When the EU’s ‘free-market’ dream dies – again

After a period of relative calm, the EU may be headed towards a fresh economic crisis.

But this time it won’t be caused by a surge in unemployment, or a sharp rise in inflation.

Instead, the problem will be that the economy is failing to adapt to a globalised world.

The economy, which was growing at an average annual rate of 3.8% between 2000 and 2020, has slowed to an average of 1.6% during the past decade, according to the Organisation for Economic Co-operation and Development (OECD).

It’s been slower than the 3.9% average growth rate for the whole of the EU, which stands at 6.1%.

The EU’s biggest economies – France, Germany, Italy, Spain and the UK – have all seen a fall in growth in the past two years.

In France, that has been driven by an ageing population.

The country’s unemployment rate has also hit a record high.

The rate of unemployment has risen from 17% in 2000 to 27% in 2020.

In Italy, the unemployment rate is currently at 25%.

The OECD estimates that the EU could face a recession of about 4% this year if the global economy continues to collapse, according in a paper published in January.

That would be about double the rate of growth between 2000-2020 and the rate for all the EU countries combined.

In an interview with Reuters, Dr David Blanchflower, the OECD’s director-general, said: “If we look at the long-term growth, we think that if we’re going to have a recovery in the medium term we need a very large global economy that can take us through the next 10 years.”

The OECD predicts the economic recovery in 2020 will depend on a strong and resilient global economy.

Blanchflowers comments come as Europe struggles to cope with a new wave of refugees, a wave that is threatening to overwhelm the continent’s social services and cause unemployment.

The EU has been struggling to cope for the past four years with the influx of people fleeing war and poverty in the Middle East and North Africa, particularly Syria and Iraq.

The bloc has seen an unprecedented influx of asylum seekers from Syria and other war-torn countries in the region.

Many have found new homes in Europe and the United States.

The rise in asylum applications has sparked fears of a massive economic and social breakdown.

The latest figures show the number of asylum applications in the EU rose by more than a quarter between January and May to reach a record 5.3 million.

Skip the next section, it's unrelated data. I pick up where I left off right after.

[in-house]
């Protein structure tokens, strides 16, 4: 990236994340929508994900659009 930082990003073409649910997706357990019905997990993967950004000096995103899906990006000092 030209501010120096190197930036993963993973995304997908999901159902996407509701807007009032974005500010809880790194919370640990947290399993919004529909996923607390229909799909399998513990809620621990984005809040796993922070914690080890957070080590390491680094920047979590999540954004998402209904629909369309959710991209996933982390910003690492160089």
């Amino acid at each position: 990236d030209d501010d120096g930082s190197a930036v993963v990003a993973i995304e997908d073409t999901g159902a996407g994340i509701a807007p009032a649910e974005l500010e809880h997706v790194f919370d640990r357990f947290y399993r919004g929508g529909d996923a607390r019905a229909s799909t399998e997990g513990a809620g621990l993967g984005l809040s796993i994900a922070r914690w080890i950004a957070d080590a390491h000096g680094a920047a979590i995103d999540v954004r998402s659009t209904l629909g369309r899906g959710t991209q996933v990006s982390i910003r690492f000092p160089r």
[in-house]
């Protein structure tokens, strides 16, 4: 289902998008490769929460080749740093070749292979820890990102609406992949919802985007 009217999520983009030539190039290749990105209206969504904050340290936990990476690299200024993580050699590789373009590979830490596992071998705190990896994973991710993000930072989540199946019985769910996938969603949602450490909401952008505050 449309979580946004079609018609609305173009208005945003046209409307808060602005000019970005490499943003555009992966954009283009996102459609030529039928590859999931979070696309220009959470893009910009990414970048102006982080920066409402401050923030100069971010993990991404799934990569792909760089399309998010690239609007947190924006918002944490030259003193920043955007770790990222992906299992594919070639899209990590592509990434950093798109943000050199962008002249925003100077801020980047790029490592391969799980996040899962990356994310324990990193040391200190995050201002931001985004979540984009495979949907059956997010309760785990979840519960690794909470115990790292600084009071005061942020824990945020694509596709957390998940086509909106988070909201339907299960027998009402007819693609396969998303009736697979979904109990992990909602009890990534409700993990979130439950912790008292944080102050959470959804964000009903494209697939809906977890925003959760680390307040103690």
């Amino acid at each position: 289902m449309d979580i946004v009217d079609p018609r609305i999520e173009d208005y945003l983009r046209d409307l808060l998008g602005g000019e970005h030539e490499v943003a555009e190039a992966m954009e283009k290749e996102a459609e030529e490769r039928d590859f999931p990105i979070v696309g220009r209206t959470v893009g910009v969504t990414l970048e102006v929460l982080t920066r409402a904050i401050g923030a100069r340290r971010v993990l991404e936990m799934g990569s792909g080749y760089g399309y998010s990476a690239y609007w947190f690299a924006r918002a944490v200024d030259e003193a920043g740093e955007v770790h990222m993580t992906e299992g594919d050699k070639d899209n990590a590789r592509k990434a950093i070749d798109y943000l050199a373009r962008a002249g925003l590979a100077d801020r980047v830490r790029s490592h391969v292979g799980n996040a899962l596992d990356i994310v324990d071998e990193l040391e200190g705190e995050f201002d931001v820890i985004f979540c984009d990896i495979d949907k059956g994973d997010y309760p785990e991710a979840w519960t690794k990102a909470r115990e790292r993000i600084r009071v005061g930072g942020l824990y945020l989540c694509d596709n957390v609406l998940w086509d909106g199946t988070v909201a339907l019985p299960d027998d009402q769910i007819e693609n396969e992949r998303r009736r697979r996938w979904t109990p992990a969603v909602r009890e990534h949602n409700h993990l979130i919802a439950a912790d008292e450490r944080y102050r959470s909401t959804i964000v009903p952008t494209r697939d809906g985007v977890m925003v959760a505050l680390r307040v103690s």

This represents a 3.7% increase in the number, compared with a year earlier.

The crisis is likely to worsen as the new arrivals arrive and the EU struggles to adapt.

The new arrivals are arriving in numbers that are more than double the number that arrived a decade ago.

A report from the International Organisation for Migration, which is the EU government agency responsible for managing migration, predicted the number would exceed 10 million this year.

As the migration crisis deepens, the bloc is struggling to deal with the growing number of refugees.

In May, the European Commission proposed a plan to resettle up to 1.5 million asylum seekers in the bloc by 2020.

However, the proposal has been criticised by some EU member states, which are worried about the effect the resettlement programme could have on social cohesion and on the economic viability of the bloc.

In a recent opinion piece in the UK’s Sunday Times newspaper, Professor Ian Johnson, director of the Institute of Social and Economic Policy Research, said the EU is “struggling to cope” with the migrant crisis.

“The EU is struggling with the fact that it has a very, very high refugee population,” he said.

Professor Johnson also pointed out that some of the asylum seekers are being put up in hostels in the countries where they are staying, and that some are being held for months without their families having contact with them.””

There are a lot of people who have had to choose between their livelihood and their family’s livelihood, or between what they are doing for a living or what they can do for their children.”

Professor Johnson also pointed out that some of the asylum seekers are being put up in hostels in the countries where they are staying, and that some are being held for months without their families having contact with them.

“We have to find the middle ground between the kind of care and support that’s going to be provided to these people who are being placed in hostel accommodation and the kind that will be provided by the EU itself, which can provide them with housing, accommodation for their families and other supports,” he added.

The migration crisis has had a dramatic impact on the EU and its economies.

In the past few months, the number a migrant in Germany costs the country has nearly doubled from 1,500 to 4,500.

Germany has been hardest hit by the influx.

Its economy has been the hardest hit, with the number for Germany rising by a staggering 2.5% between May and June, according the OECD.

The number of migrants entering the country through Germany has more than doubled since the beginning